Feds Turn to UVA Engineering To Help Reverse Auto Fatality Trends

December 14, 2023
combination of a crashed car and other elements

(Illustration by Emily Faith Morgan, University Communications)

After seeing that decades of success in reducing auto fatalities had stalled and even begun to lose ground, federal highway officials are turning to the University of Virginia to help change the troubling trend on roadways. 

The National Highway Traffic Safety Administration has awarded UVA’s Center for Applied Biomechanics more than $4 million, with the potential to increase the amount to $11 million, to further its groundbreaking research on how to reduce crash deaths.

The funding comes via the Bipartisan Infrastructure Law that boosted the budget for improving transportation infrastructure. 

Of 12 available research contracts from NHTSA, the UVA center won eight, which “shows how essential the center has become to the federal government’s efforts,” said Jason R. Kerrigan, director of the center and an associate professor of mechanical and aerospace engineering.

Center for Applied Biomechanics Director Jason R. Kerrigan demonstrates a piece of equipment for the National Highway Traffic Safety Administration team. (Photo by Tom Cogill)

Among other things, the research will focus on:

  • Why women wearing seatbelts are hurt far more often in crashes than men.
  • What effect reclining in a passenger seat has on injury risk in a crash, which could be increasingly important as driverless cars start transporting more commuters.
  • How to make buses and limousines safer for occupants.
  • How to better protect pedestrians crossing roadways.

The government’s transportation agencies have perennially relied on UVA’s biomechanics center, in part because of its national reputation in researching car crashes and injuries. But the surprising rise in highway fatalities has given the center’s work new urgency and funding.

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For 30 years, government agencies, highway safety advocates and car makers have driven down both the number and rate of roadway fatalities. But during the pandemic, the trend reversed. 

The center is a natural choice for this research because of its longstanding partnership with the federal agency. The center employs cutting-edge technology in its research, including special “sleds” that can replicate almost any kind of crash scenario. The results of previous UVA-NHTSA research collaborations have led to safer car designs.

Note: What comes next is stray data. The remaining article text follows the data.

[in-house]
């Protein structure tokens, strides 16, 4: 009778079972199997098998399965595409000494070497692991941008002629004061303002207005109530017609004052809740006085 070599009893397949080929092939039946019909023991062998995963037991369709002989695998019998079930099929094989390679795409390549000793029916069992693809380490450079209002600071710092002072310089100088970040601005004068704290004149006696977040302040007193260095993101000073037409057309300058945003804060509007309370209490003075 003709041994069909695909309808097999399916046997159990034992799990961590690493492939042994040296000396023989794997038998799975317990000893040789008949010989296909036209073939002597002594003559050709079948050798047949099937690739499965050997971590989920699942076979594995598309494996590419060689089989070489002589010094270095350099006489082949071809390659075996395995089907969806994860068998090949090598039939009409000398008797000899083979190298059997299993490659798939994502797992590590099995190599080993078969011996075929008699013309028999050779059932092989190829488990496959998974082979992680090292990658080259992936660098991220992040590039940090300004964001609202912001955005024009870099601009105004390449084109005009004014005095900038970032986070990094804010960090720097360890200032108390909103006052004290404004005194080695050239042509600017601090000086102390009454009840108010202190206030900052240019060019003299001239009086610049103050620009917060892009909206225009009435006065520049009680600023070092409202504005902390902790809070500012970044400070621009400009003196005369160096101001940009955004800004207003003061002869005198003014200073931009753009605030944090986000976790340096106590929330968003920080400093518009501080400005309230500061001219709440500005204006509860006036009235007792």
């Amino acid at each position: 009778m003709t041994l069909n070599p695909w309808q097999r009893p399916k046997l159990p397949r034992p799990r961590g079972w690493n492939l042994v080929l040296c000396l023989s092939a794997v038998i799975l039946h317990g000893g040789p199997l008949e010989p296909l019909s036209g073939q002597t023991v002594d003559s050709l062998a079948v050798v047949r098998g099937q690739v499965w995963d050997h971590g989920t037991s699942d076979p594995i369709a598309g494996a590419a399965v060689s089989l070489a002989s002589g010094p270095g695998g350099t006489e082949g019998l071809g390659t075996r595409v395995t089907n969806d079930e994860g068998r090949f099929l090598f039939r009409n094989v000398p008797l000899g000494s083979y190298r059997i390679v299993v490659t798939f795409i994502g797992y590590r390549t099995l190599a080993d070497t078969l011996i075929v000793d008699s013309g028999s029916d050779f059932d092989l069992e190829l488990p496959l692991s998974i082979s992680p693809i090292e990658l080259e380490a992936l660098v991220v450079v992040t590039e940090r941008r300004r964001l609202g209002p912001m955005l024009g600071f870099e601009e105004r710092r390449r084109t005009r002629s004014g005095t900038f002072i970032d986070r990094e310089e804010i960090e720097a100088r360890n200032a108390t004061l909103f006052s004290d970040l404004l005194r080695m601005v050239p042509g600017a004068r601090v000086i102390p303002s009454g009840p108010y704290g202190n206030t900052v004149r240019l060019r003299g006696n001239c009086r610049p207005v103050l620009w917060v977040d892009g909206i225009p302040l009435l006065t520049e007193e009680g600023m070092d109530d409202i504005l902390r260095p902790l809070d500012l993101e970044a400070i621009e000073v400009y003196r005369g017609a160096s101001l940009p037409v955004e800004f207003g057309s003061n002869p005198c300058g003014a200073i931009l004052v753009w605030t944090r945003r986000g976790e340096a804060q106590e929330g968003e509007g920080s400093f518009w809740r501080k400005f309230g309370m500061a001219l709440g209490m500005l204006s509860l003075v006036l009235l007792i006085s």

“Our field has done a great job in making cars safer through advanced seatbelts, airbags, vehicle designs and collision-avoidance technologies,” Jason Forman, an associate research professor of mechanical and aerospace engineering, said. “Cars are much safer than they used to be, but we still have work to do. It’s very encouraging that the government is continuing to invest in fundamental research to keep building on the momentum of the past 50 years of automotive safety research.”

crash dummy in the skeleton of a car

A female crash-test dummy is secured in an apparatus that tests seatbelts during sudden stops. (Contributed photo)

In 2019, the center published a groundbreaking study that showed seat-belted women are far more likely than men to be seriously hurt in frontal car crashes. The new government contracts will allow the center to follow up that finding with research aimed at a solution.

With the government funding, the center will undertake what it calls “the largest injury biomechanics study on person-to-person variability ever performed,” meaning researchers will look not only at how restraints affect men and women differently, but also young and old passengers, and thin and heavy passengers. 

The federal dollars will also fund two other research avenues: an examination of pedestrian deaths that are up more than 50% since 2008, and further assisting the U.S. Department of Transportation in the advancement of crash-test dummies and computer models of the human body.